Amman is the capital and most populous city of Jordan, the country's economic and cultural centre. Situated in north-central Jordan, Amman is the administrative centre of the Amman Governorate; the city has a land area of 1,680 square kilometres. Today, Amman is considered to be among the most modernized Arab cities, it is a major tourist destination in the region among Arab and European tourists. The earliest evidence of settlement in Amman is in a Neolithic site known as'Ain Ghazal, where some of the oldest human statues found dating to 7250 BC were uncovered. During the Iron Age, the city was known as Ammon, home to the Kingdom of the Ammonites, it was named Philadelphia during its Greek and Roman periods, was called Amman during the Islamic period. Abandoned for much of the medieval and post-medieval period, modern Amman dates to the late 19th century when Circassian immigrants were settled there by the Ottoman Empire in 1867; the first municipal council was established in 1909. Amman witnessed rapid growth after its designation as Jordan's capital in 1921, after several successive waves of refugees: Palestinians in 1948 and 1967.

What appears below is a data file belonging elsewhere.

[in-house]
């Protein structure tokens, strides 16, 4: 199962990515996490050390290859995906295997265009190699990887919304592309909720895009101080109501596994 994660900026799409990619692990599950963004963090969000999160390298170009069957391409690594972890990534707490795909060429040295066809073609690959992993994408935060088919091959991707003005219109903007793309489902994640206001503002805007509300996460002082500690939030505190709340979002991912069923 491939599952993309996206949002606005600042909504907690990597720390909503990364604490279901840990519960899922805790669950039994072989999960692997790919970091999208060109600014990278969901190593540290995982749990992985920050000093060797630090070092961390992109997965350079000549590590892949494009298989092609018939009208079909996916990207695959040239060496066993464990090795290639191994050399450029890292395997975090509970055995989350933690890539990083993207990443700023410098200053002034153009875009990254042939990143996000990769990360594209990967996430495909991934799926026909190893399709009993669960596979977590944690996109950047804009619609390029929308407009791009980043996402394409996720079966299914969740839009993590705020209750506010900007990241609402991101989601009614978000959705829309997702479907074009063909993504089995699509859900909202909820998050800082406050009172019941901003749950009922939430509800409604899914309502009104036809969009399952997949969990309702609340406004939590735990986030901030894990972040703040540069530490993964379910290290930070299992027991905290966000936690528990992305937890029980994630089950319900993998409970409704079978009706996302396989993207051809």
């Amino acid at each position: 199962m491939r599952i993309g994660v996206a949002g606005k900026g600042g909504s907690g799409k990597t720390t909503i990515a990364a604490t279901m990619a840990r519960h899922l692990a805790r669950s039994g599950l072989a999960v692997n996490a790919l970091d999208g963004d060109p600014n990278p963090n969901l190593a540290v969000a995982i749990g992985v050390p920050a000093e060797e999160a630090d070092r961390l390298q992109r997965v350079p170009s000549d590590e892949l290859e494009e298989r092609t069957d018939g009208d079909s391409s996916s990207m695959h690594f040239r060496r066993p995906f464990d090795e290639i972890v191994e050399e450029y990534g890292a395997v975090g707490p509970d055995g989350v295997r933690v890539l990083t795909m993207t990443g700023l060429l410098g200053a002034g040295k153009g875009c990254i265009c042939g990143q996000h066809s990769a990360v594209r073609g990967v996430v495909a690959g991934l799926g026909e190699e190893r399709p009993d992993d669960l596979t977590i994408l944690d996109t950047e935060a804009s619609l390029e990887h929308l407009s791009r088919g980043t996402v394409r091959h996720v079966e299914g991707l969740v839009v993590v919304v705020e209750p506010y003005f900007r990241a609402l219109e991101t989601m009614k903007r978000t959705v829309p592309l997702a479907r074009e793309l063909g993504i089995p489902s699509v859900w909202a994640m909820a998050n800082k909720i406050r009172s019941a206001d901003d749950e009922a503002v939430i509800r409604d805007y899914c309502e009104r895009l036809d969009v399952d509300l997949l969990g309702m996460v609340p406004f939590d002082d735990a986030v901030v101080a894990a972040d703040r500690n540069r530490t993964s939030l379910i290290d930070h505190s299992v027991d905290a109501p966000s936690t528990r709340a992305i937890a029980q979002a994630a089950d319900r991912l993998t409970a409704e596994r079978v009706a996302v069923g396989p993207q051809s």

It was built on seven hills but now spans over 19 hills combining 27 districts, which are administered by the Greater Amman Municipality headed by its mayor Yousef Shawarbeh. Areas of Amman have gained their names from either the hills or the valleys they occupy, such as Jabal Lweibdeh and Wadi Abdoun. East Amman is predominantly filled with historic sites that host cultural activities, while West Amman is more modern and serves as the economic center of the city. Two million visitors arrived in Amman in 2014, which made it the 93rd most visited city in the world and the 5th most visited Arab city. Amman has a fast growing economy, it is ranked Beta− on the global city index. Moreover, it was named one of the Middle East and North Africa's best cities according to economic, labor and socio-cultural factors; the city is among the most popular locations in the Arab world for multinational corporations to set up their regional offices, alongside Doha and only behind Dubai. It is expected that in the next 10 years these three cities will capture the largest share of multinational corporation activity in the region.